A few days had passed, their evenings full of new gems of knowledge the famous Mister C had granted his class, and of Lovina muttering a, 'that's interesting, Feli' or, 'no, I didn't know that, Feli' or, 'go to sleep already'.
She had admitted to Isabelle over coffee that she was goddamn sick of hearing about him. Her friend just smiled and raised her eyebrows.
"You wouldn't get sick of looking at him," she had muttered, a rosy look about her as she took a warm sip.
Lovina had told her to shut up.
However, far from the comfort of her own home, she was now sat in a tiny chair amongst the parents of the children in Feliciano's class while Antonio, as he had introduced himself, continued to talk and answer questions.
He was a tall man with dark curls of hair and a decent face, who had graduated from the University of Valencia with a double major in English and Primary School Education. For the life of her, Lovina could not understand why this man had been granted access to university, much less a Degree. He seemed pleasant enough, but sometimes lost his train of thought and would click his fingers rapidly until he remembered how he was going to answer. To her left, Arthur Kirkland, adoptive father of Alfred and Matthew, as he had introduced himself, was becoming aggravated.
"This teaching Spanish, is it not supposed to be started when the children are older?" He questioned sceptically, silencing Antonio. "Surely it interferes with the course if it's not an assigned part of it?"
"Ah, I understand, sir," Antonio beamed in response. He didn't miss a beat, hopping up to sit on the table behind him, and using his hands to explain, as though he saw everyone he interacted with as a child. "I only include it where it can be included. When they learn that two and two make four, they learn thatdos y dos hace cuatro. It doesn't take any extra time at all. And I think, if they learn now, from a native speaker, they'll be better equipped for learning in years to come. Did I answer your concern?"
There was a murmur of approval among the parents. Arthur did not seem the kind of man who enjoyed being corrected, but to his credit he nodded and gave a polite, 'thank you'. His partner, a Frenchman who seemed much more amiable, patted his arm in amused consolation.
The questions and answers, unfortunately, continued for quite some time, and Lovina at no point felt confident enough to raise her hand. She almost zoned out, too tired to translate everything that was being said, and was surprised when the parents around her started scraping their chairs back and mumbling about Antonio's enthusiasm. He had won them over, it seemed. They took themselves to the table at the back of the miniature hall, where polystyrene cups of tea and coffee where waiting for them.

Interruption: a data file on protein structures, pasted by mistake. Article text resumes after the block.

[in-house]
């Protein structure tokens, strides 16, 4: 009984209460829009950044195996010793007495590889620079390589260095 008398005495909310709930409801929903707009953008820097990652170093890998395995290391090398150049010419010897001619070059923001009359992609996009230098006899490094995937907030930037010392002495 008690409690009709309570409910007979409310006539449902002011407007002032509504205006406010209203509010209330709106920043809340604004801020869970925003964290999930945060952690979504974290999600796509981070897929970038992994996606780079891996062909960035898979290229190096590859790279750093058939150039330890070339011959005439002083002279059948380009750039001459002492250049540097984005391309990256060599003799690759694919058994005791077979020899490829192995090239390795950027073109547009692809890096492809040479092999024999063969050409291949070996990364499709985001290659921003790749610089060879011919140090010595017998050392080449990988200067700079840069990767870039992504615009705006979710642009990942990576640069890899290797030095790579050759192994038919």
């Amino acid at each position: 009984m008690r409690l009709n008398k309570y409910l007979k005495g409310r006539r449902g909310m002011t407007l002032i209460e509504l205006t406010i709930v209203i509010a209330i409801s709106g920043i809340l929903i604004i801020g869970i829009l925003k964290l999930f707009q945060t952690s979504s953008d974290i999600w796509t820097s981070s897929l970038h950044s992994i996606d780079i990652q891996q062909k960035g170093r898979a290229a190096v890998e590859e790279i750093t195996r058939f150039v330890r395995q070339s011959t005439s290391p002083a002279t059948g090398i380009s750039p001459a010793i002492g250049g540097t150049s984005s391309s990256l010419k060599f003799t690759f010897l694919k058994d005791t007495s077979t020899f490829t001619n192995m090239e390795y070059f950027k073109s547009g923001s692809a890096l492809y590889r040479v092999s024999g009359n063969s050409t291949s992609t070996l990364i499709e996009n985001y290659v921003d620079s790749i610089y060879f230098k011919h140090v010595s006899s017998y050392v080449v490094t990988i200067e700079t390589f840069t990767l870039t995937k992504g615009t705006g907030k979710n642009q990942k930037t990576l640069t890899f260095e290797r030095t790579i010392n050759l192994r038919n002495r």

Lovina took her bag and followed them, keeping to herself by looking at the 'art' on the walls. Scribbled little drawings and confident, but shapeless paintings. Cute, in a disturbing sort of way.
"Excuse me," came the voice beside her, as Antonio leant over to get a cup of coffee. "You're Feliciano's sister?"
Nodding curtly, and slightly nervous to speak, she moved over to let him in at the table and took a cup of her own. "Yes."
Antonio grinned and turned to her more fully, apparently with the intention to start a conversation. Stupendous. He held out his hand for her to shake. She did so, quickly and firmly, without looking at his face. "It's a pleasure!" started Antonio. "Feliciano tells me all about you!"
"Really?" She asked monotonously, hoping to give the impression she was a terrible conversationalist and he would leave. No such luck with this guy.
"Really. He is a very popular young man, very eager. And very well raised. I was surprised to hear about his home situation…"
Lovina looked forward for a beat, and decided she couldn't let it go, frowning and staring up at him. "What do you mean by saying that?" She asked. Her accent was thick and rich, but understandable.
He faltered. "Ahh, I meant… it's hard enough for a single parent, but for someone as young as you-"
"You do not think I can care for him?" She hissed, putting down her coffee and crossing her arms over her chest. "You do not think I am capable?"
"No, I said that you are! More than capable!" A few heads turned as his voice was raised above his normal pitch in a panic. "I'm sorry, I didn't mean to imply that-"
"Just because some children think you make the sun does not mean that I do!" She told him, pointing a finger and trying to hold the confrontation. She realised with embarrassment that she hadn't made a great deal of sense. "My English is not good enough to insult you," she lamented, seething.
Antonio smiled nervously at the rest of the parents, who were now interested beyond their own right… he pointed to the hallway and she nodded, so he ushered her out.
Her scowl was even harsher now that they were alone. She kept her arms crossed and her glare steely, flipping a piece of dark auburn hair over her shoulder. "Not to correct you…" said Antonio hesitantly, rubbing at his neck. "… but I think you meant, 'they think the sun shines out of my ass'?"
Lovina could have spat on him. "I am sorry I am not as confident as you are! And another thing, how can you dare to use a child to flirt with my friend?"